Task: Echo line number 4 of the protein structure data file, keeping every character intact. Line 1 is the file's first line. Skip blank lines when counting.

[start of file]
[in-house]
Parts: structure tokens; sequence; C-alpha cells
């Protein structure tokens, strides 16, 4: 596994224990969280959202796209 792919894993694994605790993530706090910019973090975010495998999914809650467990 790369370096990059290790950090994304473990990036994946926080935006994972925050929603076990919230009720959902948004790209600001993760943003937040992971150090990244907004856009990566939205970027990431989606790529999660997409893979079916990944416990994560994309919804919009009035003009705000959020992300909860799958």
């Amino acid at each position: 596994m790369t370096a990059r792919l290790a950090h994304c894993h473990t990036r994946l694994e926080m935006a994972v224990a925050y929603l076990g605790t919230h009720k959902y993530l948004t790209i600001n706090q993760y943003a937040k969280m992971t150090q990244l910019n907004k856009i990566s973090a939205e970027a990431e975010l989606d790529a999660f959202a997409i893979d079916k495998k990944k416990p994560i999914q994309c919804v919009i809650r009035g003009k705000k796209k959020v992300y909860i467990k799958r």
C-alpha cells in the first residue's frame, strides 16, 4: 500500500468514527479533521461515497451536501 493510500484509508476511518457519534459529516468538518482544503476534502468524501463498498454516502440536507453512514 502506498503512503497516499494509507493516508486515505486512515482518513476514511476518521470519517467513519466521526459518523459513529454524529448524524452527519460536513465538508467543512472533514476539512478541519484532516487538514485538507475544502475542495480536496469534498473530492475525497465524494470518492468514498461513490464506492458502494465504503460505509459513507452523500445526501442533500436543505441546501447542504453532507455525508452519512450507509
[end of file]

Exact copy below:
């Amino acid at each position: 596994m790369t370096a990059r792919l290790a950090h994304c894993h473990t990036r994946l694994e926080m935006a994972v224990a925050y929603l076990g605790t919230h009720k959902y993530l948004t790209i600001n706090q993760y943003a937040k969280m992971t150090q990244l910019n907004k856009i990566s973090a939205e970027a990431e975010l989606d790529a999660f959202a997409i893979d079916k495998k990944k416990p994560i999914q994309c919804v919009i809650r009035g003009k705000k796209k959020v992300y909860i467990k799958r």